17

There are two common answers to this question: A. Inspiration All scripture is given by inspiration of God (2 Tim. 3:16) On this view the authors learned of these details by revelation from God, much like Peter learned of Jesus' identity in this way, as recorded in Matthew 16: 15-17 B. These people talked to each other 1. Nicodemus - we learn in John 19:39 ...


15

For an early date Among the arguments in favor for an early date (i.e. during emperor Nero) is: A temple seems to exist in Rev 11, but the temple was destroyed in AD 70. The counter argument is of course that this temple is a part of a symbolic vision and should not be mixed up with the physical temple. Revelation addresses the tension between the Jews and ...


14

I did look into this for a paper on Revelation and First Enoch (The Canonicity of Apocalyptic Literature). Whenever it was written, Revelation aims to encourage Christians during an imperial persecution. Arguments for a Late Date (A.D. 96) As external evidence they point to the early church writers like Iraneus (Against Heresies 5.30.3), Victorinus of ...


11

While before the 20th century there was common agreement on common authorship between the Gospel and Epistles of John, there is, as you mention, no such agreement today. At the same time, we are quick to note, however, that John and 1 John share a vocabulary of words and thought forms to such an extent that no one has mounted a serious proposal that they are ...


10

The traditional view As OP notes, Jeremiah was traditionally regarded as the author of the collection of five poems we know as "Lamentations". This claim is already found in the superscription to the Septuagint version (Brenton translation):1 And it came to pass, after Israel was taken captive, and Jerusalem made desolate, that Jeremias sat weeping, and ...


10

While reading links to add to this question, I ran across Gesenius’ explanation (§129 c.), which seems to be too much of an answer to incorporate into the question. I therefore offer it as an answer, although I have a sense that it’s up for disputing, and I’d love to see other answers incorporating more recent scholarship. Gesenius labels this lamed ...


9

The Muratorian fragment isn't simply a list of books included in the canon, but also a description of them. It's description of the Gospel of Luke makes it very clear that they believed it was written by Luke: The third book of the Gospel [is that] according to Luke. Luke, "the" physician, after the ascension of Christ, when Paul had taken him with him as ...


9

One of the critical scholars who believe the attribution to Paul is clearly fictional is Burton L. Mack, who says (Who Wrote the New Testament, p206) the language, style and thought of Titus is thoroughly un-Pauline. He says the ‘personal’ references to particular occasions in the lives of Timothy, Titus, and Paul do not fit with reconstructions of that ...


9

Bibliographic Postscript This is offered as a supplement to Soldarnal's fine answer. Probably the most thorough (one is tempted to say "exhaustive") account of the internal evidence bearing on the question of the common authorship of gJohn and 1 John is found in A.E. Brooke, A Critical and Exegetical Commentary on the Johannine Epistles (Edinburgh, 1912), ...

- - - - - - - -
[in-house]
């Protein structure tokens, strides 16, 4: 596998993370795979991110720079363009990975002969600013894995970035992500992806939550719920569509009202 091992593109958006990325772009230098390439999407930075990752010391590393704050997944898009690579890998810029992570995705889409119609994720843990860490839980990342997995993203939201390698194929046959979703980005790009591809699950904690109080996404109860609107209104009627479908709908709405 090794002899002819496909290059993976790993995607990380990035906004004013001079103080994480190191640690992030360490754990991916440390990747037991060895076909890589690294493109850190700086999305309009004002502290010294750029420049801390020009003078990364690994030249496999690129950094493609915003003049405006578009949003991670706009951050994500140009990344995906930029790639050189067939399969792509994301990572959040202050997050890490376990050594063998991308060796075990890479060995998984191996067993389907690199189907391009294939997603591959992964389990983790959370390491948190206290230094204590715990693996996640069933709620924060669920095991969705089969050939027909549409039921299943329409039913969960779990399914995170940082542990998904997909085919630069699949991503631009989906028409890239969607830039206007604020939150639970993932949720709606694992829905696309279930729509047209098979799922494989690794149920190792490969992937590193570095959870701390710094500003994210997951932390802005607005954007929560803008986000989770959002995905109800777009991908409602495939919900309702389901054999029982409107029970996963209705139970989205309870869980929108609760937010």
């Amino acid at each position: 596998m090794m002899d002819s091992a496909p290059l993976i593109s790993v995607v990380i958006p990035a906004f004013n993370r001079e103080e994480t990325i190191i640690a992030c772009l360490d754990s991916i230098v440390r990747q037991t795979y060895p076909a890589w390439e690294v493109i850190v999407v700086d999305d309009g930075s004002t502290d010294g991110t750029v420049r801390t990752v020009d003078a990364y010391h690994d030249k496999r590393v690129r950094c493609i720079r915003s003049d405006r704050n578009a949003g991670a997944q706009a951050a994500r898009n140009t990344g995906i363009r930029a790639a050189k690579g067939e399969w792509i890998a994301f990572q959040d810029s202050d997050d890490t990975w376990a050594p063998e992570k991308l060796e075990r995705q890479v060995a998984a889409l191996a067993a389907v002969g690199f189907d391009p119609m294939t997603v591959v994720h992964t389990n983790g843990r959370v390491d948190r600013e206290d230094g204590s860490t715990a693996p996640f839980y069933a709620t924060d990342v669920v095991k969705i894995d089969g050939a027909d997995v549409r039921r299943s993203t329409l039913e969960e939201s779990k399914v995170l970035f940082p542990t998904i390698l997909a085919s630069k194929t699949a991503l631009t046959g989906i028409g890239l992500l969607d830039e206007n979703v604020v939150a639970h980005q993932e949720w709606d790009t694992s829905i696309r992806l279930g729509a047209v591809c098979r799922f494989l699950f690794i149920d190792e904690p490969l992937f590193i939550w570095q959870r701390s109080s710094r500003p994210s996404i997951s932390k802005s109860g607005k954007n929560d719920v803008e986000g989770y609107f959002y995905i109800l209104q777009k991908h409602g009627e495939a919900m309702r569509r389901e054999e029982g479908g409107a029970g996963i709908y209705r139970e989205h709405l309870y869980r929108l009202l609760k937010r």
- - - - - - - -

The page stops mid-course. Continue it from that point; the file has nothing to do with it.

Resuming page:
9

James 1:1 In James 1:1 we read: James, a bondservant of God and of the Lord Jesus Christ, To the twelve tribes which are scattered abroad: Greetings. (Jam 1:1 NKJ) This introductory greeting informs the readers that the writer is called 'James' and he considers himself to be a slave of both God and the Lord Jesus Christ. In itself, this greeting ...


9

In a 2013 interview with Dr Peter Flint, who is an editor on the Isaiah scroll, he had the following to say about the issue: Many scholastic studies tell us that the book of Isaiah was divided into two parts: First Isaiah by Isaiah of Jerusalem (chapters 1–39) and Second Isaiah by a writer living after the Hebrews returned from captivity in Babylon (...


8

Although the gospel accounts generally evidence the fact that Jesus was fully literate, including this account in John: 6This they said to test him, that they might have some charge to bring against him. Jesus bent down and wrote with his finger on the ground. 7And as they continued to ask him, he stood up and said to them, “Let him who is without sin ...


8

Although my initial reaction to this question was (not unlike the response in another answer here) that obviously this day-of-the-week superscription (DWS) reflects the Jewish liturgical background of the translator, this conclusion depends on several assumptions: The phrase "τῆς μιᾶς σαββάτων" is original to the Old Greek translation of the Psalms ("LXX")....


7

This was not, perhaps, Leon Morris's finest moment (quote is on p. 17, originally published 1974), although he certainly wasn't alone in assuming this datum. Neither Howard Marshall, nor John Nolland make mention of Marcion in their circumspect discussions of the attribution of authorship of the third (canonical) gospel -- simply to cite two subsequent "...


6

P66, a manuscript from ca. 200 AD, contains the first nine verses of John 21, indicating that if it was an addition, it was a very early addition. Thus the addition of this chapter cannot have been motivated by Catholic theology of the pope, which was not developed until much later. In fact, Nestle Aland (the most used critical edition of the New Testament)...